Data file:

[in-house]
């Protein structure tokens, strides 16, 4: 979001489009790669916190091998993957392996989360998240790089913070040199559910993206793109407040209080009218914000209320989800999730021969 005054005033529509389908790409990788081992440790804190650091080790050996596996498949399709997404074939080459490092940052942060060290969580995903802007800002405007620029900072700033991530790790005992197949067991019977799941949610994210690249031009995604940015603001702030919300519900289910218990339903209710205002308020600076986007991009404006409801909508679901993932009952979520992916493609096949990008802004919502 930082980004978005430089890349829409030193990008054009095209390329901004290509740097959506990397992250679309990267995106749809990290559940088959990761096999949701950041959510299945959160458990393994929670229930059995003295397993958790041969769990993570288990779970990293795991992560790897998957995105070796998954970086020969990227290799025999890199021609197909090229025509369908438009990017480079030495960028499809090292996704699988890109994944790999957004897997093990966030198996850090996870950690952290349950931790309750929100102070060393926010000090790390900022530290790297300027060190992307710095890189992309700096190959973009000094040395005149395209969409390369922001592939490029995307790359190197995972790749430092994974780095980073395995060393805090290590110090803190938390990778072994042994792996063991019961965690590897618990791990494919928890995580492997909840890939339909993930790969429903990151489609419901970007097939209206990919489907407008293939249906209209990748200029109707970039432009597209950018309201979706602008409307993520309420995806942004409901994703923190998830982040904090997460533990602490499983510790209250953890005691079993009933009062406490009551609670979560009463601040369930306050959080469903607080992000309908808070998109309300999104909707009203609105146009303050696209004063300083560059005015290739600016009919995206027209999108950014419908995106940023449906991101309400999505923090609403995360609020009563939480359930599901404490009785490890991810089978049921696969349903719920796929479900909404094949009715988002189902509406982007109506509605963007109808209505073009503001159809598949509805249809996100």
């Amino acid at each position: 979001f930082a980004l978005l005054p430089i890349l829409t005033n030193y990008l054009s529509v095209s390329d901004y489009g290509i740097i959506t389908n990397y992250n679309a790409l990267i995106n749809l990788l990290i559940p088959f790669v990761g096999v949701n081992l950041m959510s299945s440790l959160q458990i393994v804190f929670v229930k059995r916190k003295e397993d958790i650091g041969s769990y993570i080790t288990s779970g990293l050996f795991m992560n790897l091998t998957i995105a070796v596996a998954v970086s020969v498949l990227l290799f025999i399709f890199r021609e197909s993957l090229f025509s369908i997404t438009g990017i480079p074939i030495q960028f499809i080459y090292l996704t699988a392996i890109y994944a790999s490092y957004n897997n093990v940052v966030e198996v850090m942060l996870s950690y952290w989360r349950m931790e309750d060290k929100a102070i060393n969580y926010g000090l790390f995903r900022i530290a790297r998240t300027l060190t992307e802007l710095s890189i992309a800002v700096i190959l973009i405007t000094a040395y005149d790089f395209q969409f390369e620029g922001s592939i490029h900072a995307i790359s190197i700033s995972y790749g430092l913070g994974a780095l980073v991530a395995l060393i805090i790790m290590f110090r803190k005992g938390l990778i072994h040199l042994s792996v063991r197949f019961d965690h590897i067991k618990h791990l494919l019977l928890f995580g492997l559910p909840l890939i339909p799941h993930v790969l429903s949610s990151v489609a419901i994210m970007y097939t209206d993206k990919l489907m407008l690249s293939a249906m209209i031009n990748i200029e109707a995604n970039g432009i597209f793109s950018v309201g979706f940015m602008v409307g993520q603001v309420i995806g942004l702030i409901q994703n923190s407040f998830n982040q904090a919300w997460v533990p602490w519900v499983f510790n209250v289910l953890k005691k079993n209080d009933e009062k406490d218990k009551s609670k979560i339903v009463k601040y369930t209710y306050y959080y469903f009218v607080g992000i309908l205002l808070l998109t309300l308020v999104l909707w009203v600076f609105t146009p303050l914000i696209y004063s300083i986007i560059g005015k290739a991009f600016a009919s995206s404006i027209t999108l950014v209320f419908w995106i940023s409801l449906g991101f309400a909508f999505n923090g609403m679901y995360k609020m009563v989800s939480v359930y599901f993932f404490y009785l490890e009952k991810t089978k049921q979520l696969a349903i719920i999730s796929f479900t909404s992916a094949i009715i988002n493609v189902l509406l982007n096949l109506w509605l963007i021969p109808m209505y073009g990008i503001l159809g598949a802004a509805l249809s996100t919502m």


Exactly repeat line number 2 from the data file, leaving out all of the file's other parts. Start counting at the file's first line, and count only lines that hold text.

């Protein structure tokens, strides 16, 4: 979001489009790669916190091998993957392996989360998240790089913070040199559910993206793109407040209080009218914000209320989800999730021969 005054005033529509389908790409990788081992440790804190650091080790050996596996498949399709997404074939080459490092940052942060060290969580995903802007800002405007620029900072700033991530790790005992197949067991019977799941949610994210690249031009995604940015603001702030919300519900289910218990339903209710205002308020600076986007991009404006409801909508679901993932009952979520992916493609096949990008802004919502 930082980004978005430089890349829409030193990008054009095209390329901004290509740097959506990397992250679309990267995106749809990290559940088959990761096999949701950041959510299945959160458990393994929670229930059995003295397993958790041969769990993570288990779970990293795991992560790897998957995105070796998954970086020969990227290799025999890199021609197909090229025509369908438009990017480079030495960028499809090292996704699988890109994944790999957004897997093990966030198996850090996870950690952290349950931790309750929100102070060393926010000090790390900022530290790297300027060190992307710095890189992309700096190959973009000094040395005149395209969409390369922001592939490029995307790359190197995972790749430092994974780095980073395995060393805090290590110090803190938390990778072994042994792996063991019961965690590897618990791990494919928890995580492997909840890939339909993930790969429903990151489609419901970007097939209206990919489907407008293939249906209209990748200029109707970039432009597209950018309201979706602008409307993520309420995806942004409901994703923190998830982040904090997460533990602490499983510790209250953890005691079993009933009062406490009551609670979560009463601040369930306050959080469903607080992000309908808070998109309300999104909707009203609105146009303050696209004063300083560059005015290739600016009919995206027209999108950014419908995106940023449906991101309400999505923090609403995360609020009563939480359930599901404490009785490890991810089978049921696969349903719920796929479900909404094949009715988002189902509406982007109506509605963007109808209505073009503001159809598949509805249809996100």